CHILDREN WHO WANT TO PROVIDE INFORMATION

Talking to the judge

  • Most of the considerations in the working group’s paper in relation to court proceedings will be in the context of contested court proceedings. In addition there will be many cases where a child ‘of age and understanding’ wishes to speak to the judge; or where the judge may want to be sure that a child’s views have been made clear to the court before a decision is made.
  • A Practice Note of April 2010 – Guidelines for judges meeting children [in] family proceedings[22] – deals with how judges may be able to permit children to feel more involved in their proceedings. The purpose of the Note is described as:

The purpose of these Guidelines is to encourage judges to enable children to feel more involved and connected with proceedings in which important decisions are made in their lives and to give them an opportunity to satisfy themselves that the Judge has understood their wishes and feelings and to understand the nature of the Judge’s task.

  • The Note stresses that the purpose of the meeting is not for the ‘gathering [of] evidence’ by the judge (para 5). This aspect of the guidelines, in particular, was considered by the Court of Appeal in ###.

CHILD WELFARE INFORMANTS

  • The status of members of the public, family members, neighbours and others provide information to the child protection authorities (police and social workers) is the subject of conflicting House of Lords/Supreme Court decisions. There is no question that police informants have protection. In D v NSPCC[23] the evidence of the informer was said to be covered by public interest immunity.
  • The working group may wish to consider recommendations, which might involve primary legislation, to clarify the position of and protection for those who provide information which helps to protect children. This might include statutory immunity and treatment of the informer’s evidence (eg as hearsay).
  • The conflict between the rights of the informant as seen by the House of Lords in D v NSPCC and by the Supreme Court in Re A [2012] will surely need to be resolved by primary legislation?[24]

CONFIDENTIALITY OF INFORMATION OF PROTECTED INDIVIDUALS

Confidentiality and human rights

  • The confidentiality of statements and other information of protected witnesses is, inevitably, tied in with the parallel ‘transparency’ consultation now under way at the urging of Sir James Munby P. This raises immediately the questions of whose confidentiality and in what context? It would surely be sensible to join up or co-ordinate relevant aspects of the two projects?
  • The evidence of protected individuals is inevitable bound up with their confidentiality. This in its turn raises issues in relation to European Convention 1950 Arts 6(1) and 8; and perhaps Art 10. It is not clear from its initial recommendations to what extent the working group have the special issues on confidentiality and protected individuals in mind. It is to be hoped that this will be carefully considered and that their particular rights will be balanced against any Art 6(1) arguments.

LEGAL AID AND THE PROTECTED INDIVIDUAL

  • The extent to which a party to proceedings who wishes to cross-examine a protected person is the other side of the litigants in person coin. Perhaps this can be the subject of recommendations from the working group to Ministry of Justice which would guarantee a degree of public funding where a party otherwise would act in person, and who wishes legitimately to cross-examine a protected individual.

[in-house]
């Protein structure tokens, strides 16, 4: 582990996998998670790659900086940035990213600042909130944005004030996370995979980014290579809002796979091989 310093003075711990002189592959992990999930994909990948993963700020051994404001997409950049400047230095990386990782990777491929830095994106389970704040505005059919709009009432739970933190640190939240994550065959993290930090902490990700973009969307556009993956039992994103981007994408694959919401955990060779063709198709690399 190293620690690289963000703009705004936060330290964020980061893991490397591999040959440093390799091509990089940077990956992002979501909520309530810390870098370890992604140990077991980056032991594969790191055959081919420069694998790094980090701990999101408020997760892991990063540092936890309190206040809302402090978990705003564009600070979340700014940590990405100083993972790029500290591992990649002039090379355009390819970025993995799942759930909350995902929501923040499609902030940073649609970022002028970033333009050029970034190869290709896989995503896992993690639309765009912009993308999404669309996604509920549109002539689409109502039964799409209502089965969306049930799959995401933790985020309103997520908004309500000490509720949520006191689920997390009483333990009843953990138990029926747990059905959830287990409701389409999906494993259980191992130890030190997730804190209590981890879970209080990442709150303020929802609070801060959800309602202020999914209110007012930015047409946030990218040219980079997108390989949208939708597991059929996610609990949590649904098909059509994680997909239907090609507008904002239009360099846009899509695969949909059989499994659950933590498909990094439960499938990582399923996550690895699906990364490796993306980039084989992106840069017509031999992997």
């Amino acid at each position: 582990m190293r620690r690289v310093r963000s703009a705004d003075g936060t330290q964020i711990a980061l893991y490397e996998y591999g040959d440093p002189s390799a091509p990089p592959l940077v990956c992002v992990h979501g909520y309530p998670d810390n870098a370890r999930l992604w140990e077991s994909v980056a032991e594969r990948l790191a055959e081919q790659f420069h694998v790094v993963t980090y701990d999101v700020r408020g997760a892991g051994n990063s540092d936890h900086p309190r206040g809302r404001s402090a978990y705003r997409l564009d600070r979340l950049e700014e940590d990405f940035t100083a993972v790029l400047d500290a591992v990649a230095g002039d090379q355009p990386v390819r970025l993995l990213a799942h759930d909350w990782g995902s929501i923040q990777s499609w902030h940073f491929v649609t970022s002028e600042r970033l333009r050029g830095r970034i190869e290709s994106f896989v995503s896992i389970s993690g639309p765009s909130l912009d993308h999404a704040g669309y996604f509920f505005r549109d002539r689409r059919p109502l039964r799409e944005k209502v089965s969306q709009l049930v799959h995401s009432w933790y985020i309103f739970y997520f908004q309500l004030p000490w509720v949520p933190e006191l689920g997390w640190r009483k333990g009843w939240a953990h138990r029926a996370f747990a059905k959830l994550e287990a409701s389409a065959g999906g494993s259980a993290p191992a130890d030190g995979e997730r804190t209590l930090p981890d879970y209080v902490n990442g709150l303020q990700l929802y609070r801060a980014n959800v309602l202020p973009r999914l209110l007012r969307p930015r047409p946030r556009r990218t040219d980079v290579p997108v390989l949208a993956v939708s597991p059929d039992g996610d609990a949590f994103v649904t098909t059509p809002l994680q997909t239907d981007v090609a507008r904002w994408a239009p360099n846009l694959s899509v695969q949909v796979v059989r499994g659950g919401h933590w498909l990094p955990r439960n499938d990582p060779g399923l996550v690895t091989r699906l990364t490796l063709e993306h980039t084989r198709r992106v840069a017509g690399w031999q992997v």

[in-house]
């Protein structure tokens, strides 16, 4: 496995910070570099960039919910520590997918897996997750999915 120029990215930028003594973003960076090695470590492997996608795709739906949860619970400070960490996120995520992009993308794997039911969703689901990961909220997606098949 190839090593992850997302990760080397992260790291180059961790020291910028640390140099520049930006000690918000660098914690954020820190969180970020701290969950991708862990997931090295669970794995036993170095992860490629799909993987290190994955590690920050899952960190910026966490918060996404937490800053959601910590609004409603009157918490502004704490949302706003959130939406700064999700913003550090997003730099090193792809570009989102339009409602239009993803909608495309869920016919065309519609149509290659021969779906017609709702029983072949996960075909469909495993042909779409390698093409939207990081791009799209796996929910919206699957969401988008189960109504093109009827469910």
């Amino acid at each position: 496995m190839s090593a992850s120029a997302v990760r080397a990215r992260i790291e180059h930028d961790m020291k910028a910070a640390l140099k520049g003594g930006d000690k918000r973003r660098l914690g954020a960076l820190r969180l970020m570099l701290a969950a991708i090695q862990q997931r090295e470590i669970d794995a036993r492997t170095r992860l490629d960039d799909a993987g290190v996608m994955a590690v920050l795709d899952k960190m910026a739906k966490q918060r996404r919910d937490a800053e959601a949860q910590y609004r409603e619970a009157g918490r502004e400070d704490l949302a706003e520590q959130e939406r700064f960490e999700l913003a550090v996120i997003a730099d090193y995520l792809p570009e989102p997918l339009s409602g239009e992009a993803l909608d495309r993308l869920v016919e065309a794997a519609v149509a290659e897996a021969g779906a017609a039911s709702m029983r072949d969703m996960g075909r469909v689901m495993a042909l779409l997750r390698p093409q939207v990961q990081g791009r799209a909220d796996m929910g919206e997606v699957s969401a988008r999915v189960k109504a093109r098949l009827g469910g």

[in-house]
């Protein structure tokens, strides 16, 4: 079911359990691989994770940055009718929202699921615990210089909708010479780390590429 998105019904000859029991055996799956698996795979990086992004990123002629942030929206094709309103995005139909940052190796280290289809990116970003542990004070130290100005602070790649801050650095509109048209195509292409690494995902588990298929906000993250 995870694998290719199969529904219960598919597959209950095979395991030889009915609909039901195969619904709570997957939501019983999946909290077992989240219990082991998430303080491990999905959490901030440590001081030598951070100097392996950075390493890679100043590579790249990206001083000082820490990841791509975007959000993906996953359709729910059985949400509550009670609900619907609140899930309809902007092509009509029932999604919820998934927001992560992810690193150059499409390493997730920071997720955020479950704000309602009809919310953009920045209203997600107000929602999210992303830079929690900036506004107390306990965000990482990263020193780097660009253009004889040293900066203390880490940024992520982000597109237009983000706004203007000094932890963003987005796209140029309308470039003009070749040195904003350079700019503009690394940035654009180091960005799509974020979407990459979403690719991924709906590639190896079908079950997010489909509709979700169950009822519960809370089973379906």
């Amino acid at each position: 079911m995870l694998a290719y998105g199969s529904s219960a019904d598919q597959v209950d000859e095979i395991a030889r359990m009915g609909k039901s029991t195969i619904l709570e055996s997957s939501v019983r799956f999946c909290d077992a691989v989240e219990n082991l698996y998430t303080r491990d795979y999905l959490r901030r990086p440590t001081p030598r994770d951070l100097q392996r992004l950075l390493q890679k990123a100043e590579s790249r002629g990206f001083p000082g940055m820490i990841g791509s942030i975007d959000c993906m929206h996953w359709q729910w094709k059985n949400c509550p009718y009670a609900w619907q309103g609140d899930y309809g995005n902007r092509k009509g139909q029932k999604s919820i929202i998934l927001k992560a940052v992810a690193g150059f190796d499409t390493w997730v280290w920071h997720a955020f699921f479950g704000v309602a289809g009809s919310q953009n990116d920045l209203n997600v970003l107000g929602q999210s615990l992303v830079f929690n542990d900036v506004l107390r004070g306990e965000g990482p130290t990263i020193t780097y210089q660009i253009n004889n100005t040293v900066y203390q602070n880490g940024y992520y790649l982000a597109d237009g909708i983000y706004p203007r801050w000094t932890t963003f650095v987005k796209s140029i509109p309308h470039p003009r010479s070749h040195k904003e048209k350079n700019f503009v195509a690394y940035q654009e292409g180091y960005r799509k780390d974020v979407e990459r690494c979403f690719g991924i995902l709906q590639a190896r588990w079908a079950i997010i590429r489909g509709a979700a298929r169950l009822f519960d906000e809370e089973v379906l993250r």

• This was considered in outline by the President in Q v Q [2014] EWFC 31 (on 6 August 2014), is considered by me in ‘State funding for family proceedings after Q v Q’ in Family Law News;[25] and is the subject of my forthcoming series in Family Law starting in October 2014. That series concludes in December 2014 with suggestions as to how the President’s state funding ideas might work in practice.
  • The working group may be aware that concerns at reductions in legal aid and its effect on cross-examination of protected individuals has surfaced in the broad-sheet press at least once under the headline ‘Domestic violence victims are being forced to face abusers in court ordeal, lawyers warn’[26]. This then leads on to the next subject.

LITIGANTS IN PERSON

Litigants in person dealing with protected individuals

  • How does the court protect a protected individual who is to be cross-examined by his/her alleged abuser? This is more frequent now that legal aid is increasingly less available for a parent or alleged abuser; though they are someone who is entitled to cross-examine a witness who makes allegations against them as the law now stands.
  • A question the working party will wish to address is how the rights of a protected individual should be balanced against those of an alleged abuser to a fair trial. In a slightly different context this was considered by the Supreme Court in Re A (A Child)[2012] UKSC 60. In that cases Lady Hale considered that each of the parties – the child, the father and the mother – had fair trial rights; and that each of them and X (the child welfare informant) had rights to respect for family life (Art 8). Any rights which X had in relation to not to be subjected to degrading treatment (Art 3) were discounted by the court.